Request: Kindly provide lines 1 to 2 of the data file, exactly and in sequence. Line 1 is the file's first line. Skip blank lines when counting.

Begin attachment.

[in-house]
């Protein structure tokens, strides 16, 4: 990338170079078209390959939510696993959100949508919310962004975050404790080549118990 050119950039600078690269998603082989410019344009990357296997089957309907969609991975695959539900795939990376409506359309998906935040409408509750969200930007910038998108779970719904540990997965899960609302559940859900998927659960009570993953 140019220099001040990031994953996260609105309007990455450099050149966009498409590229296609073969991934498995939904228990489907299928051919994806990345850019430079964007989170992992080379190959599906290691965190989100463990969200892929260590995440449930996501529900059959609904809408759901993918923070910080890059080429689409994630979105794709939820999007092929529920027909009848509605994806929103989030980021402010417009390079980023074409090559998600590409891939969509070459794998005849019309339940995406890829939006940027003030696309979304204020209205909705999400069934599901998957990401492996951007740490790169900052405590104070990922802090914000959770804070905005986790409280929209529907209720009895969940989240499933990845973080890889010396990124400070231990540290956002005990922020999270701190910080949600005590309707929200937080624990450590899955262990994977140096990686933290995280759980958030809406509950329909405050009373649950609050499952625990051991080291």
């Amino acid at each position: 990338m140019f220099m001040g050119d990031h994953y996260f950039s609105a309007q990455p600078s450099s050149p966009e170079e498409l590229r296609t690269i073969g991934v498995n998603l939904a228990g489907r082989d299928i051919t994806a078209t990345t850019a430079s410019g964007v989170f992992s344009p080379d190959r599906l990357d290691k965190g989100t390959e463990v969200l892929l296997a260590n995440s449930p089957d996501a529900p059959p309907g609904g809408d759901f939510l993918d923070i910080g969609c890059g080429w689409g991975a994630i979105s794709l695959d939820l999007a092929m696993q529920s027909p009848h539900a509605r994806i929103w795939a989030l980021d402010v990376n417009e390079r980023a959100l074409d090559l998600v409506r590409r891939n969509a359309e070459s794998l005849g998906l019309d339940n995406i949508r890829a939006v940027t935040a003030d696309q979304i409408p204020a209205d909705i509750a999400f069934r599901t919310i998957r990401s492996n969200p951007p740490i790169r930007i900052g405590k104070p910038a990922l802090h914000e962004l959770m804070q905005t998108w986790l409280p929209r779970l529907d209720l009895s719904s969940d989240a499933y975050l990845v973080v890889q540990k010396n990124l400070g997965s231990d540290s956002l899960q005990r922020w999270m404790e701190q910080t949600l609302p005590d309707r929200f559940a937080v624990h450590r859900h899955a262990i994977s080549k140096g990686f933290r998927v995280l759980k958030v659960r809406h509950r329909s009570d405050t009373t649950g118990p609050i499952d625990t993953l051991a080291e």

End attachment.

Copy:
[in-house]
């Protein structure tokens, strides 16, 4: 990338170079078209390959939510696993959100949508919310962004975050404790080549118990 050119950039600078690269998603082989410019344009990357296997089957309907969609991975695959539900795939990376409506359309998906935040409408509750969200930007910038998108779970719904540990997965899960609302559940859900998927659960009570993953 140019220099001040990031994953996260609105309007990455450099050149966009498409590229296609073969991934498995939904228990489907299928051919994806990345850019430079964007989170992992080379190959599906290691965190989100463990969200892929260590995440449930996501529900059959609904809408759901993918923070910080890059080429689409994630979105794709939820999007092929529920027909009848509605994806929103989030980021402010417009390079980023074409090559998600590409891939969509070459794998005849019309339940995406890829939006940027003030696309979304204020209205909705999400069934599901998957990401492996951007740490790169900052405590104070990922802090914000959770804070905005986790409280929209529907209720009895969940989240499933990845973080890889010396990124400070231990540290956002005990922020999270701190910080949600005590309707929200937080624990450590899955262990994977140096990686933290995280759980958030809406509950329909405050009373649950609050499952625990051991080291």